Friday, August 22, 2008

Loose lips lose lives

Anyone who has ever tried to write about the social history of art in New Zealand knows it means going back to the newspapers, magazines and catalogues and doing your own interviews. There is very little written down and very few summaries or guides or abstracts or even simple lists. Art New Zealand has done the odd piece and there have been a few exhibitions with the social history of art as their subject. We once did an exhibition about art controversy in New Zealand and spent far too long digging our way through The Woman’s Weekly, the New Zealand Herald and other brittle and dusty records of the times. That’s why when someone like Lois McIvor sets out to write a memoir of forty years in the Auckland art world, it’s worth looking at. The cover alone justifies the price of Memoir of the Sixties and, in the spirit of Errol Morris here are a few observations. Maurice Shadbolt, Lois McIvor, Colin McCahon, Anne Tapper and Garth Tapper having a drink at the Tappers before heading off to an exhibition. It looks as though they are drinking that sixties favourite sherry and, of course, Shadbolt and Tapper are both smoking – Shadbolt supported by his trademark pipe. The rest of them are probably between fags because McIvor smoked and so did McCahon. Anne Tapper has a glass in one hand and what’s got to be dip in the other. Our guess is cheese and onion, a sixties favourite concocted from a pack of Maggi onion soup and a tin of Nestle Reduced Cream. Behind them, perhaps a hessian-covered wall, and the bookcases seem to be full of matching sets. Leaning everywhere are Garth Tapper paintings. Directly behind his pouring arm is one of his best known works from the time, Southdown Boy, purchased in 1970 by the National Art Gallery.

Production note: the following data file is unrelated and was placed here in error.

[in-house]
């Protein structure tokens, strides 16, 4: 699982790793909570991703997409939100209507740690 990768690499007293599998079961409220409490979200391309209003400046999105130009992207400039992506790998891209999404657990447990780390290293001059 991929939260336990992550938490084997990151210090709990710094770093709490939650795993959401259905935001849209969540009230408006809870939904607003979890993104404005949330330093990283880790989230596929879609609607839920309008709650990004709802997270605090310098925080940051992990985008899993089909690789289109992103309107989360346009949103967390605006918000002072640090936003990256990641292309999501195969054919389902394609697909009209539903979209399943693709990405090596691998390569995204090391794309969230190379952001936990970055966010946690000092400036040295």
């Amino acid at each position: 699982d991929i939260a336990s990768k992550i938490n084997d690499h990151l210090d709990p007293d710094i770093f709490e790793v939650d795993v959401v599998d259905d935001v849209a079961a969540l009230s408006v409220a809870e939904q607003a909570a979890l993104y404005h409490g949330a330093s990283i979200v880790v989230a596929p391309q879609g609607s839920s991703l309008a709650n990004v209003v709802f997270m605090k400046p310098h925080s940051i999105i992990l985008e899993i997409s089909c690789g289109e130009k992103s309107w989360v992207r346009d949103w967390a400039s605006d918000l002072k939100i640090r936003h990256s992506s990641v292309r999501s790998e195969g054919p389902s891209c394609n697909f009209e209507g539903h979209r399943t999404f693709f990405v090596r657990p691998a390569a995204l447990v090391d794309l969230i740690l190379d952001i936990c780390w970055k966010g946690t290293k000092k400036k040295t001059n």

In her memoir McIvor is most interesting when discussing the evolution of the dealer galleries and their struggle to find a place. She also adds to the story of the mysterious Ross Crothall (of the famous cleaning company family) who vanished after a skyrocket Australasian art career. In other areas she is not as forthcoming teasing the reader with “As [McCahon and I] had quite a rapport between us I could ask him the sort of questions that helped him to explain his theories about art…” and accounts of driving McCahon back to Titirangi with him talking all the way home about … about what we are never told. Perhaps, as McCahon did, McIvor thinks we should concentrate on the work. So, unless someone spills the beans, we guess there won't be any let up to the hard slog for art historians with a bent to the social.
Image: Cover photo taken in 1968